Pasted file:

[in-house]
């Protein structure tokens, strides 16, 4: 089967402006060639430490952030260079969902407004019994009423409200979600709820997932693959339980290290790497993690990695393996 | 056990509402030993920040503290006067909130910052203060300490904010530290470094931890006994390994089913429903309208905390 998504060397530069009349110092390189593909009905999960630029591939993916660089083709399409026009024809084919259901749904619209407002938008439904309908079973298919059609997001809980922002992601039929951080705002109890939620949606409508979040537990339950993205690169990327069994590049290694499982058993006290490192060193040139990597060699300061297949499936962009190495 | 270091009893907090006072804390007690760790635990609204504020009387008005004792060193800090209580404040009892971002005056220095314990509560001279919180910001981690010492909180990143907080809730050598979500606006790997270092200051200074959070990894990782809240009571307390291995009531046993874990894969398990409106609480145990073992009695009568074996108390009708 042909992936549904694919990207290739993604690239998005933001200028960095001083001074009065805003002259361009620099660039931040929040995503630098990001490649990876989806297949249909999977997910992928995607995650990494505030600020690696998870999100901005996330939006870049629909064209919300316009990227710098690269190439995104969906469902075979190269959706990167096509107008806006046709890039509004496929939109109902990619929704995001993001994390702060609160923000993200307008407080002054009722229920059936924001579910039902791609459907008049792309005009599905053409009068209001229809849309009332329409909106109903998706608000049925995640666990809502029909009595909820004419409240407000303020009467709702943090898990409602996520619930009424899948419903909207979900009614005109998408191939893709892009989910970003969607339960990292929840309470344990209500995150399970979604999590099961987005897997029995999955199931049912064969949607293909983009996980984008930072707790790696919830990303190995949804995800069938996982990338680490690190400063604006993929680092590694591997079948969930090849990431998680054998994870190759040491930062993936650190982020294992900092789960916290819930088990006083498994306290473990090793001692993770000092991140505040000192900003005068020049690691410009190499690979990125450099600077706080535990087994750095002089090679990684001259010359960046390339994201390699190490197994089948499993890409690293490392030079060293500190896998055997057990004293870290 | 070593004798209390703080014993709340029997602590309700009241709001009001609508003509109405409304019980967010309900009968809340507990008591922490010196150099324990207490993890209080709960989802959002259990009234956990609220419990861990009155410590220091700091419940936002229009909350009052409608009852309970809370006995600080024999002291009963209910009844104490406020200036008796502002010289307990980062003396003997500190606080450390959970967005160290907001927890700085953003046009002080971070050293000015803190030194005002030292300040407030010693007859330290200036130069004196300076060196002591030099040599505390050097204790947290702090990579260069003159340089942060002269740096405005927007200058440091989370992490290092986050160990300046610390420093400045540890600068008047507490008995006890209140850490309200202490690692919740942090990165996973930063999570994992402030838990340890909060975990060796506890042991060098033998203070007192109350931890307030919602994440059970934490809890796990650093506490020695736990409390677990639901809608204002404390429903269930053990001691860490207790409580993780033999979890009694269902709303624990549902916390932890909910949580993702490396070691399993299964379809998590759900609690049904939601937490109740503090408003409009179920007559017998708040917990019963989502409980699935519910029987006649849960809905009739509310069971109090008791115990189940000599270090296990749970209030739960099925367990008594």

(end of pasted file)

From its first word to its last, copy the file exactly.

[in-house]
């Protein structure tokens, strides 16, 4: 089967402006060639430490952030260079969902407004019994009423409200979600709820997932693959339980290290790497993690990695393996 | 056990509402030993920040503290006067909130910052203060300490904010530290470094931890006994390994089913429903309208905390 998504060397530069009349110092390189593909009905999960630029591939993916660089083709399409026009024809084919259901749904619209407002938008439904309908079973298919059609997001809980922002992601039929951080705002109890939620949606409508979040537990339950993205690169990327069994590049290694499982058993006290490192060193040139990597060699300061297949499936962009190495 | 270091009893907090006072804390007690760790635990609204504020009387008005004792060193800090209580404040009892971002005056220095314990509560001279919180910001981690010492909180990143907080809730050598979500606006790997270092200051200074959070990894990782809240009571307390291995009531046993874990894969398990409106609480145990073992009695009568074996108390009708 042909992936549904694919990207290739993604690239998005933001200028960095001083001074009065805003002259361009620099660039931040929040995503630098990001490649990876989806297949249909999977997910992928995607995650990494505030600020690696998870999100901005996330939006870049629909064209919300316009990227710098690269190439995104969906469902075979190269959706990167096509107008806006046709890039509004496929939109109902990619929704995001993001994390702060609160923000993200307008407080002054009722229920059936924001579910039902791609459907008049792309005009599905053409009068209001229809849309009332329409909106109903998706608000049925995640666990809502029909009595909820004419409240407000303020009467709702943090898990409602996520619930009424899948419903909207979900009614005109998408191939893709892009989910970003969607339960990292929840309470344990209500995150399970979604999590099961987005897997029995999955199931049912064969949607293909983009996980984008930072707790790696919830990303190995949804995800069938996982990338680490690190400063604006993929680092590694591997079948969930090849990431998680054998994870190759040491930062993936650190982020294992900092789960916290819930088990006083498994306290473990090793001692993770000092991140505040000192900003005068020049690691410009190499690979990125450099600077706080535990087994750095002089090679990684001259010359960046390339994201390699190490197994089948499993890409690293490392030079060293500190896998055997057990004293870290 | 070593004798209390703080014993709340029997602590309700009241709001009001609508003509109405409304019980967010309900009968809340507990008591922490010196150099324990207490993890209080709960989802959002259990009234956990609220419990861990009155410590220091700091419940936002229009909350009052409608009852309970809370006995600080024999002291009963209910009844104490406020200036008796502002010289307990980062003396003997500190606080450390959970967005160290907001927890700085953003046009002080971070050293000015803190030194005002030292300040407030010693007859330290200036130069004196300076060196002591030099040599505390050097204790947290702090990579260069003159340089942060002269740096405005927007200058440091989370992490290092986050160990300046610390420093400045540890600068008047507490008995006890209140850490309200202490690692919740942090990165996973930063999570994992402030838990340890909060975990060796506890042991060098033998203070007192109350931890307030919602994440059970934490809890796990650093506490020695736990409390677990639901809608204002404390429903269930053990001691860490207790409580993780033999979890009694269902709303624990549902916390932890909910949580993702490396070691399993299964379809998590759900609690049904939601937490109740503090408003409009179920007559017998708040917990019963989502409980699935519910029987006649849960809905009739509310069971109090008791115990189940000599270090296990749970209030739960099925367990008594």